During her week-long tour of Mexico earlier this month, US Secretary of Commerce Penny Pritzker visited Monterrey’s Research and Technology Park, indicating her country’s growing interest in widening cooperation with Mexico’s technology sector.
As many as 2,600 foreign companies operate in Monterrey and 1,600 of them are American. Moreover, northern Mexico has long been a hunting ground for America’s technology service firms.
Pritzker spent two of her five days in the state of Nuevo León, which is increasingly making a name for its growing technology industry. Though the state represents just 4%of Mexico’s population, it accounts for about 8% of Mexico’s GDP, 11% of its manufacturing, and 12% of its exports (80% of which are to U.S. service industries).
“There is clear potential to build new partnerships that strengthen the already-deep commercial ties between the United States and Mexico and to make the North American platform the most competitive in the world,” stated the Commerce Department on its website. Representatives from 17 U.S. companies looking to expand partnerships in the Mexican market joined the Secretary on her trip.
Pritzker lauded the state, saying it has created an investment-friendly environment by graduating on average 5,000 engineers every year in the past decade.
The technology park in Monterrey (PIIT) seeks to build competitiveness in northern Mexico by sowing the seeds of innovation and a knowledge-based economy. PIIT has aligned with the government, private sector companies and several US educational institutes including the University of Texas’ Global Center for Innovation and Entrepreneurship.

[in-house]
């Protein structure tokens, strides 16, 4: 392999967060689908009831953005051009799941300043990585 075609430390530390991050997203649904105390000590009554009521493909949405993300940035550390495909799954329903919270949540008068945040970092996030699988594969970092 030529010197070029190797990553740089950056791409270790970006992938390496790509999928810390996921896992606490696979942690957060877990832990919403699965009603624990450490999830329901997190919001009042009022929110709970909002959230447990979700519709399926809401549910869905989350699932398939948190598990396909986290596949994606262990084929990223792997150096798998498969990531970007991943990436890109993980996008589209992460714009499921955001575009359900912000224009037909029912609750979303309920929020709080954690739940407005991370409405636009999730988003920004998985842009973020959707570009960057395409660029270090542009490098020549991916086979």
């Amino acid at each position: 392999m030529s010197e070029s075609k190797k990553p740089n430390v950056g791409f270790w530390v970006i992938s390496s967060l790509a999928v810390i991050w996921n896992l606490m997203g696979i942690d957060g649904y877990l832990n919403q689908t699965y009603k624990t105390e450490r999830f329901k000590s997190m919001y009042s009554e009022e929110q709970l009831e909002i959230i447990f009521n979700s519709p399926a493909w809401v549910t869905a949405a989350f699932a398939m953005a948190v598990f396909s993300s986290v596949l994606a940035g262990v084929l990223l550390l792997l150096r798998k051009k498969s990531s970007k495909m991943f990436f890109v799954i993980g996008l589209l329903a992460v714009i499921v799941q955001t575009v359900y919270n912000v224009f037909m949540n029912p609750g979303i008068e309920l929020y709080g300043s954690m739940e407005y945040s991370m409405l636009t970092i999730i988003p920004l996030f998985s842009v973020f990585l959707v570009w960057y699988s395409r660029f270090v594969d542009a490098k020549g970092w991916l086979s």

“Secretary Pritzker saw how Monterrey utilizes R&D dollars and cutting-edge sites such as PIIT to create dynamic clusters that accelerate economic growth and international competitiveness,” the Department’s site added.
The park initially began as a program called Monterrey International City of Knowledge, started in 2003 by Nuevo Leon Governor Jose Natividad Gonzalez Parás, is coordinating the public and private sectors to help re-position the city.
At the park, several US companies – including PepsiCo, General Electric and Motorola — are maintaining a facility in collaboration with a Mexican partner. The innovation park covers 70 acres and provides the necessary infrastructure to 30 research centers devoted to R&D, as well as the development of technology-based companies.
Mexico is the United States’ third largest trading partner, and approximately 1.3 billion of merchandise trade and one million people crosses the border daily.
Pritzker’s trip came as the United States is preparing to form a Trans Pacific Partnership (TPP), which includes Mexico, Chile and Peru. Once signed, the TPP will eliminate tariffs on goods and services between these countries and coordinate other existing trade regulations.
The TPP is going to be made up of 12 countries, most of which are America’s largest trade partners. Analysts say the TPP might rival the Euro Zone as it accounts for 40% of global GDP and 26% of global trade.